Mr. Olney to Mr. Smythe.
Washington, April 21, 1896.
Sir: I have received your No. 197, of the 9th instant, in regard to the expulsion of Mr. Loewi, a citizen of the United States, from Haiti.
Your insistence that the Government of Haiti in deporting Mr. Loewi should send him to a convenient port of the United States and pay his passage thither is approved.
The circumstances narrated by you under which Mr. Loewi was temporarily accommodated at your residence pending the sailing of a steamer bound for New York are appreciated and your course in so doing was excusable. It is assumed, however, that you took upon yourself no responsibility for his safe-keeping in the interval. It is not the function of the legation to act in any way for the local government in carrying out an arbitrary edict of banishment against a citizen of the United States. That is necessarily an act of force in the assertion of a claimed sovereign prerogative and is to be effected by the sovereign power. In this view of the principle involved it is regretted that you intervened so far as to receive from the Haitian Government the price of Mr. Loewi’s passage and to buy his ticket and put him on the steamer; unless in so doing you were careful to make it clear to the Haitian foreign minister that your only purpose was to assure yourself that he had in fact departed under actual duress applied by the Haitian authorities.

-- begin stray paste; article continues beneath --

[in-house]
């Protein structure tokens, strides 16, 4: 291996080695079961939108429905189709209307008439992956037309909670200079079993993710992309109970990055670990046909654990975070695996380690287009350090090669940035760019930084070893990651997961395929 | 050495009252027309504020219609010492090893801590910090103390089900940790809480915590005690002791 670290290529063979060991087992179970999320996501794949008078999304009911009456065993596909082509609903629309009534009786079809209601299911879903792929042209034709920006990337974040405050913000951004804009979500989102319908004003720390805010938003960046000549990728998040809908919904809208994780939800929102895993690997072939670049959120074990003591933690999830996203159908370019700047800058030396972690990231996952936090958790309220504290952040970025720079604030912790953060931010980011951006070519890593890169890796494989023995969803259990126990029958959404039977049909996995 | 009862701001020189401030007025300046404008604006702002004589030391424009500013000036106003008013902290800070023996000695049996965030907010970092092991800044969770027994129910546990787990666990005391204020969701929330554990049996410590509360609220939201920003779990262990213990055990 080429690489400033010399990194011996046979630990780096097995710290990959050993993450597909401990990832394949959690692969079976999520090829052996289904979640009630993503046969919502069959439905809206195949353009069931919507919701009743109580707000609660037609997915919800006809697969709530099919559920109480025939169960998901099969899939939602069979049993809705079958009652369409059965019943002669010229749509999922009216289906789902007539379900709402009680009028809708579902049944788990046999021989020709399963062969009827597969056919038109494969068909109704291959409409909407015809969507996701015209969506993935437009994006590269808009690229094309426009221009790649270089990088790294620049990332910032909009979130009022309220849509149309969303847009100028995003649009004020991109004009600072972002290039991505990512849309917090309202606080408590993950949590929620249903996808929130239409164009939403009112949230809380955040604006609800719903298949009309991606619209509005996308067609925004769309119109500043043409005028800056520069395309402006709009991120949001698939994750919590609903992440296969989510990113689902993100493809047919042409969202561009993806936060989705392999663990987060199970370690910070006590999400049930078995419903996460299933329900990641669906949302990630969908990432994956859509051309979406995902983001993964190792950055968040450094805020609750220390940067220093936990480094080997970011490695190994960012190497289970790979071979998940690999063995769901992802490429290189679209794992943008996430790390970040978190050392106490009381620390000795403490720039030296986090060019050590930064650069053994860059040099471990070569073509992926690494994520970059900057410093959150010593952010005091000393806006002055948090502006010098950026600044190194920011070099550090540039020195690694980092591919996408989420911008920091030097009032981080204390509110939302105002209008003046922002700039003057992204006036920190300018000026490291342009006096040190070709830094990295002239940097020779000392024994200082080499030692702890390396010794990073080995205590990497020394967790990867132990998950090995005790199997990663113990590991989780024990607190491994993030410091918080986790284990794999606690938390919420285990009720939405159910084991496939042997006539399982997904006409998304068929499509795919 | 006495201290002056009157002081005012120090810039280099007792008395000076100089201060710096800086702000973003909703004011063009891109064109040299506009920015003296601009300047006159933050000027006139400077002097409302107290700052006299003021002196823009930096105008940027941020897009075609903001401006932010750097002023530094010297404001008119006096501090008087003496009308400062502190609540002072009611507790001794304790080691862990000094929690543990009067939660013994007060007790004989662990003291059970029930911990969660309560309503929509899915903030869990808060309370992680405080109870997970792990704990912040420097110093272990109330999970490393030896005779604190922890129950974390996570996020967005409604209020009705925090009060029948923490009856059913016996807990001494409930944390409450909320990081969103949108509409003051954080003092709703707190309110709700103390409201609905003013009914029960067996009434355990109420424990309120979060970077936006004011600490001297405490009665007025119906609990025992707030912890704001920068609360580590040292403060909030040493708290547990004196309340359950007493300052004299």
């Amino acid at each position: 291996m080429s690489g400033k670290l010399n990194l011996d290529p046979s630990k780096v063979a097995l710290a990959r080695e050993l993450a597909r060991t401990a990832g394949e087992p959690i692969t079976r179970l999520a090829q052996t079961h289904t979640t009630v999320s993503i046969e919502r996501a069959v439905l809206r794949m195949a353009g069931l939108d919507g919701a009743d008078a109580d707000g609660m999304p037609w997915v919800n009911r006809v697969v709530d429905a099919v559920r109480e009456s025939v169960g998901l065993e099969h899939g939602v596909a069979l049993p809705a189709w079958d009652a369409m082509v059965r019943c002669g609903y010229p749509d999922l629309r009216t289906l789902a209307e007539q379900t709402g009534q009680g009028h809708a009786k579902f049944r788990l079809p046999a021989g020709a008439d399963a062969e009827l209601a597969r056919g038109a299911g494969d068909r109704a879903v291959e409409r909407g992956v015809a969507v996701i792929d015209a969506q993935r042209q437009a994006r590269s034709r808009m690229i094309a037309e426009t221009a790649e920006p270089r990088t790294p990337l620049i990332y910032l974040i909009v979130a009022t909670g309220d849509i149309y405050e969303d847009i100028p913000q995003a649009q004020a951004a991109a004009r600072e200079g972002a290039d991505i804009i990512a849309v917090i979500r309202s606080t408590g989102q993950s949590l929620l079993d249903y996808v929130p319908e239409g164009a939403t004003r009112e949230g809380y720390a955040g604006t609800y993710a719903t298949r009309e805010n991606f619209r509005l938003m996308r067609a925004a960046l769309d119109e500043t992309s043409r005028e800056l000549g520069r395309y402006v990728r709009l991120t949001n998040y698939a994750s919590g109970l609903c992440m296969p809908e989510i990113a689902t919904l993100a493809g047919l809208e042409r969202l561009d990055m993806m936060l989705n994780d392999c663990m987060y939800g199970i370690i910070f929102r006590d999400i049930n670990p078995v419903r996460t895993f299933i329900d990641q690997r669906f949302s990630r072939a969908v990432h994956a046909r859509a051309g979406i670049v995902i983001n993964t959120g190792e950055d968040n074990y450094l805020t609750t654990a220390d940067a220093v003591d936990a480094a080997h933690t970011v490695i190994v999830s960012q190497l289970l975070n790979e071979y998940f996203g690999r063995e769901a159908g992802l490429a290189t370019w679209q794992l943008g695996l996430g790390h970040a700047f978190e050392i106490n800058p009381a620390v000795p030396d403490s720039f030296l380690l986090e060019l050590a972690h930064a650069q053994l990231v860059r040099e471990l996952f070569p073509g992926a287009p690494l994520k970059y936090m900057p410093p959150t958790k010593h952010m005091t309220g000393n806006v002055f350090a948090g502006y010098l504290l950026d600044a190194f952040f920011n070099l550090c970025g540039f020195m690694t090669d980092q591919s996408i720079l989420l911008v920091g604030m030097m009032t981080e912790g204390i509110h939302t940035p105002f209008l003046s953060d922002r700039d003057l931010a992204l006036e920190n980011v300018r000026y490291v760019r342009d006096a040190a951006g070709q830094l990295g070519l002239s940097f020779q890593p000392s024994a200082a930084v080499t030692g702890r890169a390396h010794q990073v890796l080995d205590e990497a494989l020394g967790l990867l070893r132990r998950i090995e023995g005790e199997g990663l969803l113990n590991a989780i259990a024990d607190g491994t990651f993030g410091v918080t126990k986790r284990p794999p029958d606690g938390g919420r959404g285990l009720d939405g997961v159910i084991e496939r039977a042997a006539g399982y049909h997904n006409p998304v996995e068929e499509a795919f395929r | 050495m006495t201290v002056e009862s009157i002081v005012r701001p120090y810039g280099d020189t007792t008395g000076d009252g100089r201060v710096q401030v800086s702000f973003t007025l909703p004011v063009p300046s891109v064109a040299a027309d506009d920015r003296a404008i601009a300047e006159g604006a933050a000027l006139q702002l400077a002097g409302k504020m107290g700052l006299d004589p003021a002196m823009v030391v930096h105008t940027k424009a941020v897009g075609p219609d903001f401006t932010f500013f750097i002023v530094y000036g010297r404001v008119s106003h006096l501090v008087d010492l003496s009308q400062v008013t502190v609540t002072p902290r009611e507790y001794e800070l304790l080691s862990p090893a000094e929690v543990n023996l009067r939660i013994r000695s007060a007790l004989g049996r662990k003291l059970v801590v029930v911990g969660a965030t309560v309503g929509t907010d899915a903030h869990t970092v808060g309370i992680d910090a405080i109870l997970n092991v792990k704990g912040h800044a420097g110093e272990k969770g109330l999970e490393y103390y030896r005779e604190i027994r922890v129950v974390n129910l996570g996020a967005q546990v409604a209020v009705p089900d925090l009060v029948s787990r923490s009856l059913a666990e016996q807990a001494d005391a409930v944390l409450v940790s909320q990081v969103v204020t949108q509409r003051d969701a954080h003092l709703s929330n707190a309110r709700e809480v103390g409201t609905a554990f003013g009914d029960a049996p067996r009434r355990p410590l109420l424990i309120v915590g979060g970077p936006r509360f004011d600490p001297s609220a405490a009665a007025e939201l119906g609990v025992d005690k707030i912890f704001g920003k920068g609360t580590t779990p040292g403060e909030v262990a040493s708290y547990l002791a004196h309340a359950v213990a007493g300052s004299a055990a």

I am, etc.,